You might have school before training, or it’s competition day and you have two races one hour apart and aren’t sure what to do. Nutrition goes a long way to maximising preparation, performance and recovery in between sessions. Here we explore the how, what and why.
Fuelling the Engine
For younger athletes, Desbrow et al. (2014) recommend the same adult guidelines, emphasising the context. This could be: what sport, how long, how intense? A moderate-to-high carbohydrate meal around 3-4 hours before exercise should help you feel prepared. Focus on starchy carbohydrates, nothing too heavy, and something you’ve tried before that works for you.
A pre-exercise meal could be:
For short sessions (0–75 min) carbohydrates aren’t needed - or in small amounts. For longer sessions (75 min-2.5 hours) have 30–60g of carbohydrate every hour. This is the same as in 1-2 large bananas or slices of fruit loaf like Soreen. Consider sports drinks if training is tough. Many provide electrolytes to help hydration. Stay hydrated by sipping water or juice/sports drinks regularly e.g. 100% fruit juice – orange, apple etc - or Lucozade Sport with a few mouthfuls every 20 minutes.
Eating In Between
Snacks in between sessions or at school before training could be:
The idea here, as with the entire article, is to help keep carbohydrates stores in your body topped up ready to be at your best, and enough protein for muscle growth and repair. Eating enough is vital for younger athletes. Snacking can help if done appropriately.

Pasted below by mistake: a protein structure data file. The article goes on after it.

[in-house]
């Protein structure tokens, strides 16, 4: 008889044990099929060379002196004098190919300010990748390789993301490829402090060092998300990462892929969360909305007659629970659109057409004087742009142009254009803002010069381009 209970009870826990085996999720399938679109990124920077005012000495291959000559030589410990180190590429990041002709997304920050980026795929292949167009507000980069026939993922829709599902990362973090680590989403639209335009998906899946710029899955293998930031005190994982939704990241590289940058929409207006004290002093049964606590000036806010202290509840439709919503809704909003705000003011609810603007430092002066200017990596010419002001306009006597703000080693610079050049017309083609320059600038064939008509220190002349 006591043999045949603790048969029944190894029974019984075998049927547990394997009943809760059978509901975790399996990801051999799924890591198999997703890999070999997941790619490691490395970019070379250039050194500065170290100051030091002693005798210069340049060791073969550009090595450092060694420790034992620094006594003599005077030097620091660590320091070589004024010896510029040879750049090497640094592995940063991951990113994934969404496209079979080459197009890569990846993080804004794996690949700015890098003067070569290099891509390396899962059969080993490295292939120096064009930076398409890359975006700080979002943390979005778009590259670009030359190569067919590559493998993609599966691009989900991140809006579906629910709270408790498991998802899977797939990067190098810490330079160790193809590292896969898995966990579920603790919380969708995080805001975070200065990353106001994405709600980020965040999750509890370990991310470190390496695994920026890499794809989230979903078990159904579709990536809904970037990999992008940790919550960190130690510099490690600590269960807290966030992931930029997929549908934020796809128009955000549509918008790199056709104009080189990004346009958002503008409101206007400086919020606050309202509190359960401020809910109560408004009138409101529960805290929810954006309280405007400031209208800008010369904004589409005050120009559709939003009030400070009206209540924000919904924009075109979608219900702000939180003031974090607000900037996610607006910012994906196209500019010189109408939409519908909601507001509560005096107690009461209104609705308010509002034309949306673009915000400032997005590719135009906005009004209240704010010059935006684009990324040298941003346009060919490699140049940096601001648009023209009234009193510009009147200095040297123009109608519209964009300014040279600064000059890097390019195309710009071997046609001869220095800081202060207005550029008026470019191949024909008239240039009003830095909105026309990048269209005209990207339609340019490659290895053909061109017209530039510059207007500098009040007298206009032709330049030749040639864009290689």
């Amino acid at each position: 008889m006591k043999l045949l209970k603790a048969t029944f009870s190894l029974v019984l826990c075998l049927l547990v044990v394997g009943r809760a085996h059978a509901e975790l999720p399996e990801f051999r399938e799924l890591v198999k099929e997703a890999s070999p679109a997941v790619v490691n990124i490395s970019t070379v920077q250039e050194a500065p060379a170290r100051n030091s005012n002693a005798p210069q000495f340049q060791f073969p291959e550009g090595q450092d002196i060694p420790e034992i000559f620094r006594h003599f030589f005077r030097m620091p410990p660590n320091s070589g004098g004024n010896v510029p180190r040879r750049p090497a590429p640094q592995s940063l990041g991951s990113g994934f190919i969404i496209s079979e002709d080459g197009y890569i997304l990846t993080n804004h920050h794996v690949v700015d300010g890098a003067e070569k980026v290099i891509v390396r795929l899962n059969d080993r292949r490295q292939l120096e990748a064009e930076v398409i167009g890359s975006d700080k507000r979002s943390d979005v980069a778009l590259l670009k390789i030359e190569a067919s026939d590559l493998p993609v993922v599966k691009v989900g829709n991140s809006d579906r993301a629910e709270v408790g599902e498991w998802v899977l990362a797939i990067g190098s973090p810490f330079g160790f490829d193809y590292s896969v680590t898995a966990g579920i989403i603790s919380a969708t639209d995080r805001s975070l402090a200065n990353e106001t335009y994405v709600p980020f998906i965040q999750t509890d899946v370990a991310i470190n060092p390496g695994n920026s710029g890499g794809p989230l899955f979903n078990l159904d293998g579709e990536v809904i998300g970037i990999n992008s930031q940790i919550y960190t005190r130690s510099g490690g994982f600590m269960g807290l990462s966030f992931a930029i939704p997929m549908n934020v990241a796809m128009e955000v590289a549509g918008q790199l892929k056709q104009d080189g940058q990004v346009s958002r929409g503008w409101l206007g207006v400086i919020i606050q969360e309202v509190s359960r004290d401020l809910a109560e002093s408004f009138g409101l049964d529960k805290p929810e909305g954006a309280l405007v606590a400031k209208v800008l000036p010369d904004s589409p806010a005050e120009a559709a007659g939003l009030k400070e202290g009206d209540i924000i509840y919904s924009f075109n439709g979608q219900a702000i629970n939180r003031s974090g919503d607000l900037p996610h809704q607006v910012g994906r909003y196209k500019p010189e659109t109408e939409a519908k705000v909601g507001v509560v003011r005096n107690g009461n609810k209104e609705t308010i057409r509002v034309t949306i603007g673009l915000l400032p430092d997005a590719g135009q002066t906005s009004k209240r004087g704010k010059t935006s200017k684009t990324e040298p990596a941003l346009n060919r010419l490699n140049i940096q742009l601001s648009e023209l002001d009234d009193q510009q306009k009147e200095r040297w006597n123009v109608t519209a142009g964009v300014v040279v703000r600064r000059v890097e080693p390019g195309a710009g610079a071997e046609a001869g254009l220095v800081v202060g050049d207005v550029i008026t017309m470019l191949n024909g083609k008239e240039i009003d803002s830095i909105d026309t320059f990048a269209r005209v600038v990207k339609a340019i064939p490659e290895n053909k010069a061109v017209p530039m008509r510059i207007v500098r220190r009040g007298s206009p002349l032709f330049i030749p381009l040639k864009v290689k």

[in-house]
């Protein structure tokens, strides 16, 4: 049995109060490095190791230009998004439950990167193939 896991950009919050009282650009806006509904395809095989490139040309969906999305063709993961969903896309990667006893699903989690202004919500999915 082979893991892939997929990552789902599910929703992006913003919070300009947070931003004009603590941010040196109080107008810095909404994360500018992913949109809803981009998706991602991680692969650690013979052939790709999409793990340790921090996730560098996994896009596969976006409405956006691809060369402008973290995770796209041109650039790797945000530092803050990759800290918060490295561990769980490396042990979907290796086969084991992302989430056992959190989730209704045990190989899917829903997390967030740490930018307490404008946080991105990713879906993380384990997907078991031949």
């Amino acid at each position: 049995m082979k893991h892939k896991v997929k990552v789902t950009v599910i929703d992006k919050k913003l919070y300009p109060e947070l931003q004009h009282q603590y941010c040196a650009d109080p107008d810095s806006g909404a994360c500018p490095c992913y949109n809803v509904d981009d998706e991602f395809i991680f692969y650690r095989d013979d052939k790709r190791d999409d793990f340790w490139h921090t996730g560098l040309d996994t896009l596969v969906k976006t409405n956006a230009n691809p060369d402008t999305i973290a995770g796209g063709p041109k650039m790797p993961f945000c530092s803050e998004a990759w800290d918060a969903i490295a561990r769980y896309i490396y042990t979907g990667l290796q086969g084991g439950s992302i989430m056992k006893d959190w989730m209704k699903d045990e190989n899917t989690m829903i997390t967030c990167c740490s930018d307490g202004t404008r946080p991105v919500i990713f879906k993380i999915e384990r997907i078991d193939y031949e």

Refuelling to Recover
For immediate recovery, zero to four hours after exercise: 1–1.2g/kg body mass per hour, then continue daily needs. For example, if you weigh 50 kilograms (just under 8 stone), aim for 50 g carbohydrates, such as:
Recovery from exercise is crucial for young athletes who might compete or train more than once a day (Kerksick and Fox, 2016). Even for the next day or rest of the week. Overall, eating enough is important for health, growth, and maturation, as well as reducing injury and performing your best (Meyer, Shirreffs & O’Connor, 2007).
Guest Author, Liam Oliver, Nutrition Student.
Kerksick, C., & Fox, E. (2016). Sports Nutrition Needs for Child and Adolescent Athletes (1st ed.). CRC Press.
Meyer, F., O'Connor, H., & Shirreffs, S. M, (2007) Nutrition for the young athlete. Journal of Sports Sciences, 25:S1, S73-S82, DOI: 10.1080/02640410701607338
Desbrow, B., Mccormack, J., Burke, L., Cox, G., Fallon, K., Hislop, M., ... Leveritt, M. (2014). Sports Dietitians Australia position statement: Sports nutrition for the adolescent athlete. International Journal of Sport Nutrition and Exercise Metabolism, 24(5), 570-84.
Comments will be approved before showing up.
Just as your youth athlete will need to fuel well to stay healthy, the same goes for parents too. Ensuring you eat a healthy and balanced diet will help to keep your energy levels high, so you’re better equipped to handle the stress and challenges that life throws at you.